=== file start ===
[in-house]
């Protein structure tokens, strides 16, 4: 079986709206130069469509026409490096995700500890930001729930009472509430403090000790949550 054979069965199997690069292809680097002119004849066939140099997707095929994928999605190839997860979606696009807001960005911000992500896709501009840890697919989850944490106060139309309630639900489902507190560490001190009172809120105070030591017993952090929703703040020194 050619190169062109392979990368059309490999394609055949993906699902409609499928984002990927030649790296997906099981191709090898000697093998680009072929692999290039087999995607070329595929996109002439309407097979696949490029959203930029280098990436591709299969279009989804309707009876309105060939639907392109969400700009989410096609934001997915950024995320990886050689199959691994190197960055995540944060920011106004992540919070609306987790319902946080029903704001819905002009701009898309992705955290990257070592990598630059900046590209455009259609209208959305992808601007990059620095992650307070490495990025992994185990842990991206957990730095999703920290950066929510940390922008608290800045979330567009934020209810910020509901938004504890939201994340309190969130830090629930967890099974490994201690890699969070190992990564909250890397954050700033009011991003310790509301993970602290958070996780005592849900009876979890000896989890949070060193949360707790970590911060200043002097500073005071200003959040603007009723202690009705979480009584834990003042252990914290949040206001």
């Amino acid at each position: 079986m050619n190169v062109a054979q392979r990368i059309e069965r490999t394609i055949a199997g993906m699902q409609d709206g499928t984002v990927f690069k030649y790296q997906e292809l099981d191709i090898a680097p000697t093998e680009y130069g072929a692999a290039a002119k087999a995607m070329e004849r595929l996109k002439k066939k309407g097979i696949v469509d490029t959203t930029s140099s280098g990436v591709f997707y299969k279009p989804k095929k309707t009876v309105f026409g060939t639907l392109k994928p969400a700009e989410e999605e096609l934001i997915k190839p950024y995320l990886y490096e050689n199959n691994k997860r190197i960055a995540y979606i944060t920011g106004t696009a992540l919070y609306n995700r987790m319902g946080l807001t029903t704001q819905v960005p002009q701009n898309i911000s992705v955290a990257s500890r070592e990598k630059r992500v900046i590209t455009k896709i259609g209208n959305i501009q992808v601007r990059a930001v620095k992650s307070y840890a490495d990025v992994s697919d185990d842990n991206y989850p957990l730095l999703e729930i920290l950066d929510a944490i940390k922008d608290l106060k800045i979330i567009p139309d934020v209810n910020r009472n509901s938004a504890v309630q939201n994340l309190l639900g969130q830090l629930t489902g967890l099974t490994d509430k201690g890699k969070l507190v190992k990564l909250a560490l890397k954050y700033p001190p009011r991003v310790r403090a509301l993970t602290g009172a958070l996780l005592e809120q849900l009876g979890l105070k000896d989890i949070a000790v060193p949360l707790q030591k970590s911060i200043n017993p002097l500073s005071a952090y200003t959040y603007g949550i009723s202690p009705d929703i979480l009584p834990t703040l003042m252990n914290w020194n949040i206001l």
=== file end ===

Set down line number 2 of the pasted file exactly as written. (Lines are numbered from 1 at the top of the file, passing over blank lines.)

């Protein structure tokens, strides 16, 4: 079986709206130069469509026409490096995700500890930001729930009472509430403090000790949550 054979069965199997690069292809680097002119004849066939140099997707095929994928999605190839997860979606696009807001960005911000992500896709501009840890697919989850944490106060139309309630639900489902507190560490001190009172809120105070030591017993952090929703703040020194 050619190169062109392979990368059309490999394609055949993906699902409609499928984002990927030649790296997906099981191709090898000697093998680009072929692999290039087999995607070329595929996109002439309407097979696949490029959203930029280098990436591709299969279009989804309707009876309105060939639907392109969400700009989410096609934001997915950024995320990886050689199959691994190197960055995540944060920011106004992540919070609306987790319902946080029903704001819905002009701009898309992705955290990257070592990598630059900046590209455009259609209208959305992808601007990059620095992650307070490495990025992994185990842990991206957990730095999703920290950066929510940390922008608290800045979330567009934020209810910020509901938004504890939201994340309190969130830090629930967890099974490994201690890699969070190992990564909250890397954050700033009011991003310790509301993970602290958070996780005592849900009876979890000896989890949070060193949360707790970590911060200043002097500073005071200003959040603007009723202690009705979480009584834990003042252990914290949040206001």